We talk a lot about “the voice of the customer” (VOC) but most of us have no idea what it sounds like. The VOC is supposed to be a method of capturing customers’ expectations, preferences and aversions. While many companies go through this exercise at the start of a new product or service design, to better understand the customer’s wants and needs, I wonder how many ever revisit it to see if things are still as they were initially. How have new competitors, new technologies, new innovations, new ways of addressing the problem affected how customers see us and our solutions? How can we capture that information?
One of the best ways to gather this data and bridge the knowledge gap is through win-loss analyses. While it’s tempting to assume that the normal reasons given for not closing a deal (the competition dropped the price, some features were missing, the cost of switching was too high) or for landing a big account (I outsold the competition, our product is the best, we cut a better deal) have their place, but there is a wealth of information still waiting to be uncovered.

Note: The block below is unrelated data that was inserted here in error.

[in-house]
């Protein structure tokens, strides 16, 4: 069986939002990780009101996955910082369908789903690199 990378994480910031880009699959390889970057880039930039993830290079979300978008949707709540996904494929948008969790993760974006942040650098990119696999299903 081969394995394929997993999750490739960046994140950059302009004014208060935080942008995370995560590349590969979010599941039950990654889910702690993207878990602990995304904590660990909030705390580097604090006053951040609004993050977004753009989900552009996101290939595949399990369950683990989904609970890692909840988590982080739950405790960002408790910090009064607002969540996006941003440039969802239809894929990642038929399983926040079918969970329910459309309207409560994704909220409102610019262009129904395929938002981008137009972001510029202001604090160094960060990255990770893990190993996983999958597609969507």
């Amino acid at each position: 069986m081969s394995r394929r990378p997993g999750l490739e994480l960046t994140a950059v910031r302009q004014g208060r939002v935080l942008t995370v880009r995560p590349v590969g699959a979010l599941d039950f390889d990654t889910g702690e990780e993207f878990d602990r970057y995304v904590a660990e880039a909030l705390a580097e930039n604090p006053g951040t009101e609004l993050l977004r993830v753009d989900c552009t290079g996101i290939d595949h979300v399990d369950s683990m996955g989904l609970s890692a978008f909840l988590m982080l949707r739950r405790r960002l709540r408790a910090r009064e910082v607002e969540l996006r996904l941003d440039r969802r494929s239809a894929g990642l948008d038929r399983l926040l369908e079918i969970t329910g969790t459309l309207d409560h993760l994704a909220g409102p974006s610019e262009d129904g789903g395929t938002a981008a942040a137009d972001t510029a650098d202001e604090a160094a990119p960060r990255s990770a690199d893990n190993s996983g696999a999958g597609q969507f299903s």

Win-loss studies are frequently left to the sales team, but experience shows that buyers and prospects are not comfortable revealing their true feelings to sales. Nor should the product team be in charge of win-loss studies, since their focus in heavily on features and functionality, and that’s where the conversations generally go. In our experience, it’s best to have an independent third party conduct win-loss analyses. Customers and prospects will often open up to an unbiased researcher and disclose valuable information the company would otherwise never hear. A third party can conduct local win-loss studies to tease out not only the product- and sales-related issues, but other key information such as the customer’s preferred method and frequency of communication, as well as how your brand promise is resonating – or not – with the target audience.
With proper planning, a third party can conduct meaningful and insightful conversations, and really hear the voice of the customer. This invaluable information can, in turn, influence the product development process, inform marketing campaigns and serve as additional tools for the sales teams.
About the Author
Tanya Candia is the author of several engineering and marketing books, including the five-book series “Starting Your Startup” published by IEEE. She has held senior executive positions in technology companies, and works with organizations around to world to develop and implement winning strategies.
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